In 1999, Cassandra Cain took on the mantle, becoming the first Batgirl to headline a self-titled comic series. A decade later, Stephanie Brown assumed the role, adding to her impressive collection of Bat titles. She had previously arrived as the villain-cramping annoyance Spoiler and became the first in-canon female Robin before apparently dying in 2006. Her stint as Batgirl lasted two years when the New 52 reset DC continuity once again. In this new era, the dark history of The Killing Joke remained, but groundbreaking surgery allowed Baraba Gordon to recover and once again suit up as Batgirl.
Following the 1980s Crisis-reset and Kathy Kane’s removal from continuity, several Batwomen appeared in Gotham. DC’s alternate comic line Elseworlds, exploring extraordinary events outside the regular canon, was keen to introduce the character in many guises. The most significant version of the character proved to be Kate Kane, who began operating in Gotham during Batman’s year-long absence after yet another continuity reset, Infinite Crisis. Kane first appeared in the seventh week of DC’s 52 in 2006 and hasn’t looked back since.
Within three years, she was headlining the flagship title Detective Comics. In 2011, she headlined her own title, co-written by J. H. Williams III and W. Haden Blackman. This run would end in creative differences between the creatives and DC Comics, but Williams’ artwork did much to define one of Gotham’s most stunning superheroes.
If the name Kane seems familiar, it’s because the post-Crisis continuity forged closer links between Batwoman and Batman. The Kanes were linked to Bruce Wayne through his mother, Martha Kane, before marrying Thomas Wayne. Kate Kane was established as a maternal cousin to Bruce Wayne. A well-balanced update gave the character access to finance and military-grade equipment, as revealed in a slowly told backstory. Her sexual orientation attracted immediate media attention and ignited public debate. Kate Kane’s Batwoman became the highest-profile gay superhero in DC Comics titles.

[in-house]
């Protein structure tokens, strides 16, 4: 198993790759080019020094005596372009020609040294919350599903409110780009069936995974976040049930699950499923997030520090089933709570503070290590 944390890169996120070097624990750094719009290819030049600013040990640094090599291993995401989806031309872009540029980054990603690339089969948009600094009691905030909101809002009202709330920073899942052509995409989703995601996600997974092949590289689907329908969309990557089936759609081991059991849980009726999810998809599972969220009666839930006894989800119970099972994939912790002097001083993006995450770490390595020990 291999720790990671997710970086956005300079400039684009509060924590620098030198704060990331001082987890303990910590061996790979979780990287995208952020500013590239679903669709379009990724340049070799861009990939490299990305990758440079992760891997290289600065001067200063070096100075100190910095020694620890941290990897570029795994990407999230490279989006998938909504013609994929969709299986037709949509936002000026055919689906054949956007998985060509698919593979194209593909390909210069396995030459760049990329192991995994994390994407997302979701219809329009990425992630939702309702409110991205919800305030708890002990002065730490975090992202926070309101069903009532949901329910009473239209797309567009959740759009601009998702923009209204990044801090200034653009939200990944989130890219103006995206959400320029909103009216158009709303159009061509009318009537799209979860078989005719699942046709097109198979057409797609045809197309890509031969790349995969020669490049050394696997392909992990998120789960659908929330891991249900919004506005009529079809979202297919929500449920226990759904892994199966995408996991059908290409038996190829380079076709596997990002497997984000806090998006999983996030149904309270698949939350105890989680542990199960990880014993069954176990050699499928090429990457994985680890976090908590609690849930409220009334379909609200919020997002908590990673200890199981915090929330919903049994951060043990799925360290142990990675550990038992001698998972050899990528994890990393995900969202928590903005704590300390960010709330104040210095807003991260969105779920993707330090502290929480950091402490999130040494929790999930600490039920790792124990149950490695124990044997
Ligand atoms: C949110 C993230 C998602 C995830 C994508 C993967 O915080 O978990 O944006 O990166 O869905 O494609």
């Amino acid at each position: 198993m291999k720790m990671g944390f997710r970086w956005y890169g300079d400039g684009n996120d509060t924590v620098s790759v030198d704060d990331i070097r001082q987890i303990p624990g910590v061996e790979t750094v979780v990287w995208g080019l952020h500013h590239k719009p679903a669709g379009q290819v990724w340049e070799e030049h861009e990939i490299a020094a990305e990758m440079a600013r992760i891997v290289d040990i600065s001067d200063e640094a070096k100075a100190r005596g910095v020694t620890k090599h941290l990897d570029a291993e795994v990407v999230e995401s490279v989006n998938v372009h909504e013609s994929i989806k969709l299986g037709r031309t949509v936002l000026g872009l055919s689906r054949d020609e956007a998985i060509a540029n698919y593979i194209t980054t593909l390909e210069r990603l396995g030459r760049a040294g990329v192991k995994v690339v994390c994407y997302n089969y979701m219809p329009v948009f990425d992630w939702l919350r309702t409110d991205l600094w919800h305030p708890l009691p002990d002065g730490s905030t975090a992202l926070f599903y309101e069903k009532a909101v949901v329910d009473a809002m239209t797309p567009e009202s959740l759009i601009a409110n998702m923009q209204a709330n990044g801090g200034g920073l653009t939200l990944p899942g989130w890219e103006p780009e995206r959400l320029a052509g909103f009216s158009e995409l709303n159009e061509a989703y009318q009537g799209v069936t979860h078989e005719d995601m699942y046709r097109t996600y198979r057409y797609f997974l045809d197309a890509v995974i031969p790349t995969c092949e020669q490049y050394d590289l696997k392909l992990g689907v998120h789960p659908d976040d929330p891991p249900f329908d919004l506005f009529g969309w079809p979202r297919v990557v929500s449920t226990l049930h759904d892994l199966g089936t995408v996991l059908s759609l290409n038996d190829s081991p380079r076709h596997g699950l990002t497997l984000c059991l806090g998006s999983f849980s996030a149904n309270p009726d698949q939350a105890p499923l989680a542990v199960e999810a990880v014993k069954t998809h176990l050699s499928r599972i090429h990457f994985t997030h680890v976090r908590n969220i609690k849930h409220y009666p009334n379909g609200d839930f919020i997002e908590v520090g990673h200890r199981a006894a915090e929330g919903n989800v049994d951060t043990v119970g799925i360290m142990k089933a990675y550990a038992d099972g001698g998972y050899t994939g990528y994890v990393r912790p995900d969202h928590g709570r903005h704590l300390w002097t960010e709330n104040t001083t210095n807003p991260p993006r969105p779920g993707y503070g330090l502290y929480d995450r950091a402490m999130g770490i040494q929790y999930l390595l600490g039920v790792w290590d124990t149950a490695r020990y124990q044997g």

Her soaring popularity earned her a guest spot in The CW’s Arrowverse in 2018, and an ongoing series soon followed. Initially, Ruby Rose’s Kate Kane assumed the mantle in a Gotham deserted by Batman. Batwoman became the alter-ego of Javicia Leslie’s Ryan Wilder from the second year.
The current lineup
Batgirl and Batwoman are operating in Gotham City in current DC continuity, but things are never that simple. Barbara Gordon is still occasionally Batgirl, although caution about the surgery that reversed her paralysis means she mainly operates as Oracle. As such, she’s passed the mantle of Batgirl onto not one but two worthy successors: former Batgirls Cassandra Cain and Stephanie Brown. The comic Batgirls began in Dec. 2021.
When Batgirl arrives in movie theaters in 2022, Barbara Gordon will be under the cowl and cape. With Brendan Fraser onboard as villain Firefly, Leslie Grace’s Batgirl will receive support from J.K. Simmons’ Commissioner Gordon and legendary screen Batman Michael Keaton. Barbara will also take the role in the upcoming action RPG video game Gotham Knights. She’ll team up with Dick Grayson’s Nightwing, Jason Todd’s Red Hood, and Tim Drake’s Robin to defend Gotham after its most famous guardian’s disappearance. Batwoman hasn’t headlined a comic series since 2015, although she has played a significant role in Gotham sagas since, most recently in the Fear State crossover. Her live-action adventures have just entered their third year on The CW.
Batgirl and Batwoman are undeniably different characters. No Batwoman has ever been a Batgirl, and no Batgirl has been a Batwoman, but they form a crucial part of the Bat Family. After all, Gotham’s a big city, and as we all know by now, there’s plenty of crime to go around.